After a month of lessons, Marlee came to Widmer and said, “I don’t even use those words in school or at home anymore.” Without the help of Fearless Frieda Fae, she might still be saying “I can’t”.
It’s important to remember that it takes a combination of factors for ponies to be great teachers. At the Performance Pony Company, Widmer feels the first step in purchasing a pony is to know the skill level of the rider. Each new rider should take a couple lessons and ask an experienced horse person the kind of pony they recommend. Some children are ready for a pony that moves on its own, while other children need a pony that won’t move unless directed. Fitting a pony to a child is like making friends. Some personalities mesh quickly, others never do.
Consider before buying what you want to do with the pony, i.e. trail ride, rodeo, parades, ride in the yard, etc. Some ponies are great yard ponies but have never been to town. Before going to look at the pony ask questions related to the pony’s experience, vices, overall health including feet, teeth, tack, location and price. Ask to see pictures and videos. Again, ask a trusted horseperson to help with the process.
Next, try the pony; try fifteen ponies! Many people make the mistake of buying the first pony they try. When your child is excited, it’s easy to overlook the little things and impulse buy, especially for first time buyers. Widmer recommends going without a trailer the first time. Try the pony, discuss it and then sleep on it. If the pony is still a good fit the next day, then hook up the trailer. It’s generally cheaper to make the drive twice than it is to get stuck with the wrong pony.
Once you’ve bought a pony, the pony and rider need tools like properly fitting bits and tack. Ask the people you purchased the pony from what they recommend. If they aren’t sure, ask your trusted horseperson. Properly fitting bits give children more control and the ponies more comfort which creates a better experience for everyone. Buy a saddle that fits the pony. Saddles that are too big or too small can cause pinching and soreness and lead to unruly behaviors. Parents, guardians and providers have a responsibility to make sure they have the proper tools to have the best experience possible.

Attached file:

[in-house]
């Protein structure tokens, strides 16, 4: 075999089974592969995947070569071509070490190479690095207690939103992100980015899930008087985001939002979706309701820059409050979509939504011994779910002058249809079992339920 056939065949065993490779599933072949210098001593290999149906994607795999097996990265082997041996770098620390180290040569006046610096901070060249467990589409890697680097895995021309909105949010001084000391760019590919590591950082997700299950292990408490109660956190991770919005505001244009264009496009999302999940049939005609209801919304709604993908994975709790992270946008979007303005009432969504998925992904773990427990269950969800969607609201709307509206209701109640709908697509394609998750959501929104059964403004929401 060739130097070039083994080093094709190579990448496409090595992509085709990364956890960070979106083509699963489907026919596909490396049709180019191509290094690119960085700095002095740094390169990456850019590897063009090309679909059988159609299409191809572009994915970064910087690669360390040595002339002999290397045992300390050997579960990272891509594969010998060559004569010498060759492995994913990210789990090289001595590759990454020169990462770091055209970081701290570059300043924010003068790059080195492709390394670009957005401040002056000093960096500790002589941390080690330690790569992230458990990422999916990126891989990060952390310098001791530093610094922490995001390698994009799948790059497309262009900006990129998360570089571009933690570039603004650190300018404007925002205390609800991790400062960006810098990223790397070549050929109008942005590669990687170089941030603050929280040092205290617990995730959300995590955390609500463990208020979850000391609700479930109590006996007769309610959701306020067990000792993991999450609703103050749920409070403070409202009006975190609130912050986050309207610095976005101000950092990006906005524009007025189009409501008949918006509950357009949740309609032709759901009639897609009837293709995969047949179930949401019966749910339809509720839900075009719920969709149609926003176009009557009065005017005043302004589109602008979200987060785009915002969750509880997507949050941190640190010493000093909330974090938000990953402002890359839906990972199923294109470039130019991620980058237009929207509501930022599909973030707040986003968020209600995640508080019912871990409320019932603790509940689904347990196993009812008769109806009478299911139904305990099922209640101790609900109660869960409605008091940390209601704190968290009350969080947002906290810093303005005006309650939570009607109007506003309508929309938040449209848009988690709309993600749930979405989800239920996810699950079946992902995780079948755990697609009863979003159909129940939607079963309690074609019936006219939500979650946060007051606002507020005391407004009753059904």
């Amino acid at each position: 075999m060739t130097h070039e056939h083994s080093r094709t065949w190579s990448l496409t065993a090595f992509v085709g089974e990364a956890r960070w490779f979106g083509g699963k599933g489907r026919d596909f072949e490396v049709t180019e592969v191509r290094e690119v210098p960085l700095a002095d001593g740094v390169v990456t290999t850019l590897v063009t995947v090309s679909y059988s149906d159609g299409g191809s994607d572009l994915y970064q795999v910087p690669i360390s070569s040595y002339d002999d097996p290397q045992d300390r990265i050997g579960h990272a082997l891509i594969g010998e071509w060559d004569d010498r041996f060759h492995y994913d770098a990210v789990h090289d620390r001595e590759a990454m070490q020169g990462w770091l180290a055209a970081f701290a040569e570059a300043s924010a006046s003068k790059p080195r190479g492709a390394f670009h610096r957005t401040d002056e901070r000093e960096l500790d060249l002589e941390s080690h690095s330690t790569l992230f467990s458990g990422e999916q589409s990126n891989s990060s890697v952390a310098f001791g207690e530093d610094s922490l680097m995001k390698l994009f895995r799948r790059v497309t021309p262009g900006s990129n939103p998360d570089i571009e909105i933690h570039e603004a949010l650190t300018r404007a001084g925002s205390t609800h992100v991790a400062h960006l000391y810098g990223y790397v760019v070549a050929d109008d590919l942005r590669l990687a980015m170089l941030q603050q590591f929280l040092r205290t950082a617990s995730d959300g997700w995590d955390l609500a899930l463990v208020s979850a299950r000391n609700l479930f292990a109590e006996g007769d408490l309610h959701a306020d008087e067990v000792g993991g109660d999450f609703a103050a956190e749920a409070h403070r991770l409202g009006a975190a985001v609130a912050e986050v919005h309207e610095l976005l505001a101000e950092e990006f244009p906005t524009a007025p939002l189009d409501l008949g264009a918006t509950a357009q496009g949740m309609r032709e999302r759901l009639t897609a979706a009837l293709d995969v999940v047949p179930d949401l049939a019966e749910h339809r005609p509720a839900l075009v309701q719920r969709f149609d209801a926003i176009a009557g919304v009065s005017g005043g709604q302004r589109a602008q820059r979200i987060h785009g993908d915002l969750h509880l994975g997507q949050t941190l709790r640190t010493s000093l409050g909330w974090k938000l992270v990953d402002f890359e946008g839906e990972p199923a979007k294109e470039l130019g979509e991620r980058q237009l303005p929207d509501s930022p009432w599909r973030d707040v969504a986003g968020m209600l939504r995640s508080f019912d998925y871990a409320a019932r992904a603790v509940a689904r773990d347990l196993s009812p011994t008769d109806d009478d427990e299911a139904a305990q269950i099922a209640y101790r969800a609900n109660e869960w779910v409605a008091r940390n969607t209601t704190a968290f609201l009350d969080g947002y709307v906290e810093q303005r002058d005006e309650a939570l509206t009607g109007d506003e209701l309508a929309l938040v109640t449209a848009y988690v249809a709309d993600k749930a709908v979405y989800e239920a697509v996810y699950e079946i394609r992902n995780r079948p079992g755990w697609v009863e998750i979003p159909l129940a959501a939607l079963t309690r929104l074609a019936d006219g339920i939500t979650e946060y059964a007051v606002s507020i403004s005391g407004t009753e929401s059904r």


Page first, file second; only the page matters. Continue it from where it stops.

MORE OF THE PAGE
Widmer’s Performance Pony Company was created specifically to provide these tools. She saw too many nice ponies and willing children not get along simply because they didn’t have the proper bits and tack. The Performance Pony Company provides products to bridge the pony tack gap.
Pony Pro, Morgan Girdler, talks about her experience after purchasing tack that fit her pony, “The bad pony who only knew how to buck and complete queen laps with blazing speed mid barrel pattern has become quite the gentleman. Performance Pony Company helped make this possible.”
Joshua Mangan says, "Really love those pony bits. Having a bit that fits and doesn't slop around in their mouth made a huge difference in my boys being able to neck rein and in general get their ponies to do what they want them to do."
Horses, ponies and life in general take hard work. The skills ponies teach children at a young age don’t just prepare them for a bigger horse; these skills prepare them for life. The responsibility and independence they gain when they can catch, groom, saddle, etc. by themselves gives children confidence. The pony attitude teaches a child how to stand up for themselves and gain control of a situation. Working hard and staying dedicated, combined with the proper tools, teaches children to appreciate the process. As they accomplish goals, they learn to be proud of themselves and their pony as a team. When you think about it, ponies important in building the next generation of cowboys and cowgirls.